[38]For committing the offence first time the bill provides punishment for three years and fine for not less than fifty thousand rupees which may be extended up to one lakh rupees. For subsequent offence minimum punishment would be two years which may be extended up to seven years and minimum fine would be 1 lakh which may extend up to five lakh rupees.

[39]India Const. art. 19.

[40] India Const. art. 19, cl.2.

[41]Chandrakant Kalyandas Kakodar vs The State Of Maharashtra AndOrs1969 (2) S.C.C 687.

[42]Harish V Nair, Supreme Court says India can’t ban porn: CJI says a total ban on sex sites would violate privacy and personal liberty, (November 19, 2019),http://www.dailymail.co.uk/indiahome/indianews/article-3153957/Supreme-Court-says-India-t-ban-porn-CJI-says-total-ban-sex-sites-violate-privacy-personal-liberty.

[43]Live Law, Block child pornographic sites explore, (November 19, 2019), http://www.livelaw.in/block-child-pornographic-sites-explore-if-viewing-porn-in-public-can-be. prohibited-sc-to-centre.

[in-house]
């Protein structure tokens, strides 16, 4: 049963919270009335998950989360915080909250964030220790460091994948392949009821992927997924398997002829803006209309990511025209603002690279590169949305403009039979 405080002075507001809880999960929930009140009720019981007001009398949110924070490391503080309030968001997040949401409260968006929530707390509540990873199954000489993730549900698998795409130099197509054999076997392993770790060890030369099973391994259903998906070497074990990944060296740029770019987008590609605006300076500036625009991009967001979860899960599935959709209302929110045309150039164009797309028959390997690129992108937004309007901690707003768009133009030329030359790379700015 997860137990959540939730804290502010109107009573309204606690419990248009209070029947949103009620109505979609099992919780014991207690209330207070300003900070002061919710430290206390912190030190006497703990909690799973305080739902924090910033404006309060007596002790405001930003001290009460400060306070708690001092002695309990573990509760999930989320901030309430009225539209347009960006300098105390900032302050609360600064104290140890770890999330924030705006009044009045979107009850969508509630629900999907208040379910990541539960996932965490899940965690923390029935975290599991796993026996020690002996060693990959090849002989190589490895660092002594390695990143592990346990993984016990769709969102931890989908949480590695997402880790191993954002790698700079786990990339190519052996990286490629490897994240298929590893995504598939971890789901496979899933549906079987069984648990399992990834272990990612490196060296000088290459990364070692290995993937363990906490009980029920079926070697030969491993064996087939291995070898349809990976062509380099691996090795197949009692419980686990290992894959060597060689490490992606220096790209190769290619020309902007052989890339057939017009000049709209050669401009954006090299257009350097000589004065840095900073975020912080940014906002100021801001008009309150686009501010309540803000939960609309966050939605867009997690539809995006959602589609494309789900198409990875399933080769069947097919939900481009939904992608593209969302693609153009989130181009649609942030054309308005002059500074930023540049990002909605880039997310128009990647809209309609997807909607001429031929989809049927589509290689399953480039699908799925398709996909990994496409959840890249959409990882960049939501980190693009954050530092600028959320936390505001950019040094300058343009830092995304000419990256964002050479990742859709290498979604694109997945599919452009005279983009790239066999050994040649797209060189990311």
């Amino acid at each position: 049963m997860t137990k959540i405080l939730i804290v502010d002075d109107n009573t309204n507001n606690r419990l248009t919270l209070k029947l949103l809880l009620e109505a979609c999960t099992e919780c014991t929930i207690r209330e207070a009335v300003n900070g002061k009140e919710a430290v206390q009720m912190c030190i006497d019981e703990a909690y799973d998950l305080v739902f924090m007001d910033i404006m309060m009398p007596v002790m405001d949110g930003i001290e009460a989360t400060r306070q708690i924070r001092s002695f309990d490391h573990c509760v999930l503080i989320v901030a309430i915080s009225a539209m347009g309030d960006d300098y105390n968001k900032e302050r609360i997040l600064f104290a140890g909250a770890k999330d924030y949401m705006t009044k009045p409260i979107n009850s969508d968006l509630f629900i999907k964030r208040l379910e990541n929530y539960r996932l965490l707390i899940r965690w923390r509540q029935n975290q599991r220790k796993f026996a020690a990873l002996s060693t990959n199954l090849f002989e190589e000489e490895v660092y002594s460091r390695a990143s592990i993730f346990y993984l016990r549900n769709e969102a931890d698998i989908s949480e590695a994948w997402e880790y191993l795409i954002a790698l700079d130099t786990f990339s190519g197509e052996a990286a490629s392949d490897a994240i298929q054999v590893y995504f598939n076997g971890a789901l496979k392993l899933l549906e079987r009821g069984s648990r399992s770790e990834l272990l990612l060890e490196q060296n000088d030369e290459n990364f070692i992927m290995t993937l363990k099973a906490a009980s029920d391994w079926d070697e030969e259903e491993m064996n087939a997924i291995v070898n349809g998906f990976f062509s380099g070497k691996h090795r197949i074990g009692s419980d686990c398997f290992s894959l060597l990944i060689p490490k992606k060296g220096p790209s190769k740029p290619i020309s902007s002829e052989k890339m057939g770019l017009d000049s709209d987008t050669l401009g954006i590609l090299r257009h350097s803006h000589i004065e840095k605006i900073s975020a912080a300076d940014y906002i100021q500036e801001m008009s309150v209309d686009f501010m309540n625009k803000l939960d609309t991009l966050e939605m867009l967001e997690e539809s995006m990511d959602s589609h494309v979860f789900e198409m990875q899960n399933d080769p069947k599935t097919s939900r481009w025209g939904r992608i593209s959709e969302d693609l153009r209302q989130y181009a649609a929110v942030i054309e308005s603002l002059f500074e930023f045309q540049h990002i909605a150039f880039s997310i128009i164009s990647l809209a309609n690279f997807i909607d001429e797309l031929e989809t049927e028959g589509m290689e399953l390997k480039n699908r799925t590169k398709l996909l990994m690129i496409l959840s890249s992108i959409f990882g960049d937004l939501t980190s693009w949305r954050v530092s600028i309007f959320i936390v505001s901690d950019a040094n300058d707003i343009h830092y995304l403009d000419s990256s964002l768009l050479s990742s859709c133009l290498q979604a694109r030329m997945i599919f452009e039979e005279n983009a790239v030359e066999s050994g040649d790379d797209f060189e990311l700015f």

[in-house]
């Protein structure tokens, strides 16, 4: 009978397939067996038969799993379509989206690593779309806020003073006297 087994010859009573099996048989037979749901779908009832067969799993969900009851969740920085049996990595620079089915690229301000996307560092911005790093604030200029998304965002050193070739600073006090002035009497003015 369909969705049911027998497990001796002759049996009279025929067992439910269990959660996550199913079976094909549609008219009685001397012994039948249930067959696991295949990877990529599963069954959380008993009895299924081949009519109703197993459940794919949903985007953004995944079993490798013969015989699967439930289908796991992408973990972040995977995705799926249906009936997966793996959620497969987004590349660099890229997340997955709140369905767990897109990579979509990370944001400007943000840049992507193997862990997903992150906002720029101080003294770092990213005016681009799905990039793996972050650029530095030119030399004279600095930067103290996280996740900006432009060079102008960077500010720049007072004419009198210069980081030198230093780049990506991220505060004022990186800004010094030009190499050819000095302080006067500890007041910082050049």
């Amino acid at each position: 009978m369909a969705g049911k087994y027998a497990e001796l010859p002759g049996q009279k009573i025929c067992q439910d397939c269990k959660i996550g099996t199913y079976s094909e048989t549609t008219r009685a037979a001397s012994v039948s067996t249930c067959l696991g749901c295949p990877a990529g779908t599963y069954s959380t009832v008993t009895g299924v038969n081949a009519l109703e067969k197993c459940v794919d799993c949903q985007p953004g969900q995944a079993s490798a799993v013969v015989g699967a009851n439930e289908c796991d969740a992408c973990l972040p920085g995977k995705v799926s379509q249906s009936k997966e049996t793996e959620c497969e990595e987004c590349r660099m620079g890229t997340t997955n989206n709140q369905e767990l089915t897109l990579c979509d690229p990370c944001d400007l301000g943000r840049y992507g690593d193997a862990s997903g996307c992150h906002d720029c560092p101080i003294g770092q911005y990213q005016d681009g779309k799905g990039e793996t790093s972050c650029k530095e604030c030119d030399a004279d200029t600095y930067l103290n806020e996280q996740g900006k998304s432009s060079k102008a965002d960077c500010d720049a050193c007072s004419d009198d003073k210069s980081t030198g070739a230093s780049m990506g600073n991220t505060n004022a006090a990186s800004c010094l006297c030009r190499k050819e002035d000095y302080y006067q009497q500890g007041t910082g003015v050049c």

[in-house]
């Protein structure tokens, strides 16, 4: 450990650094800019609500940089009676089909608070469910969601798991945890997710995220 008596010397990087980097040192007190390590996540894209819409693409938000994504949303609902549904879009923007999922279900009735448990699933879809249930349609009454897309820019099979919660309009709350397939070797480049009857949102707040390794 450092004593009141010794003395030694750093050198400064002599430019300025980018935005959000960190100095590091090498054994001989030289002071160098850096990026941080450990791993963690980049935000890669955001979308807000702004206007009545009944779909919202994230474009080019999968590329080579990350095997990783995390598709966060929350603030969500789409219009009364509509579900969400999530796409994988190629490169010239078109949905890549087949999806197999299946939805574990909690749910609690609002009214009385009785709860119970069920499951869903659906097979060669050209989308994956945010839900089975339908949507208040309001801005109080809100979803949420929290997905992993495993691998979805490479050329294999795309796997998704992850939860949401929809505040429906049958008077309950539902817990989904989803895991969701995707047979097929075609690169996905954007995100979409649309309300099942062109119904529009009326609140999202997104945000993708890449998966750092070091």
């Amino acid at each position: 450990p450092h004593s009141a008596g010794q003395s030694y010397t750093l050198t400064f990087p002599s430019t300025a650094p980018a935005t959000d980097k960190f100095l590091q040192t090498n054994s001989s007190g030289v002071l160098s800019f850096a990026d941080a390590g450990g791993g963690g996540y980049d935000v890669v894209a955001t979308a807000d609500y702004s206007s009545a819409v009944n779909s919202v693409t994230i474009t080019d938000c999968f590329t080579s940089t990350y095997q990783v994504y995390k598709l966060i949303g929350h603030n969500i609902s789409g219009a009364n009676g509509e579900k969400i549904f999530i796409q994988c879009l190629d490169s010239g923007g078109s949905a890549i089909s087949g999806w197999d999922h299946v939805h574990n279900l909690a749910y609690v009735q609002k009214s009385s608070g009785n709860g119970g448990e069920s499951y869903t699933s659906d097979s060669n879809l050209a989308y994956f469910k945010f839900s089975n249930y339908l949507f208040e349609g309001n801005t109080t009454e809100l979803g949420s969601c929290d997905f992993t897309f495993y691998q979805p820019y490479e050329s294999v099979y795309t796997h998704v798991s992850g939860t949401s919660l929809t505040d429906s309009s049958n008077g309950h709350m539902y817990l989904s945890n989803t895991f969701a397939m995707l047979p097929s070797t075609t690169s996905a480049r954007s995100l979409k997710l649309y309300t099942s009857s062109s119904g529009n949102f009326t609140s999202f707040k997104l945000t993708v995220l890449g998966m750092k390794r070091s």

[44]Suresh Bada, Math, Biju Vishwanath, Ami Sebastian Maroky, Naveen C. Kumar, Anish V. Cherian, and Maria Christine Nirmala, Sexual Crime in India: Is it influenced by Pornography, Indian J pscychol Med, Apr- Jun; 36(2) 147-152 (2014); N. Malamuth,  & J. Ceniti, Repeated exposure to violent and nonviolent pornography: Likelihood of raping ratings and laboratory aggression against women,  Aggressive Behavior, 12, (1986), Christopher J. Ferguson, Richard D. Hartley, The pleasure is momentary…the expense damnable? The influence of pornography on rape and sexual assault, Aggression and Violent Behavior 14 (2009).

[45] National Textile Workers Union v. PR Ramakrishnan 1983 A.I.R 750, 1983 SCR (3) 12.

[46]Law is not static. It keeps revolving. It grows with the growth of people, strengthens with the strength of people and finally dies when the nation loses its nationality. Law is nothing but reflection of its people belief, their opinion and ideology which keeps changing with the passage of time.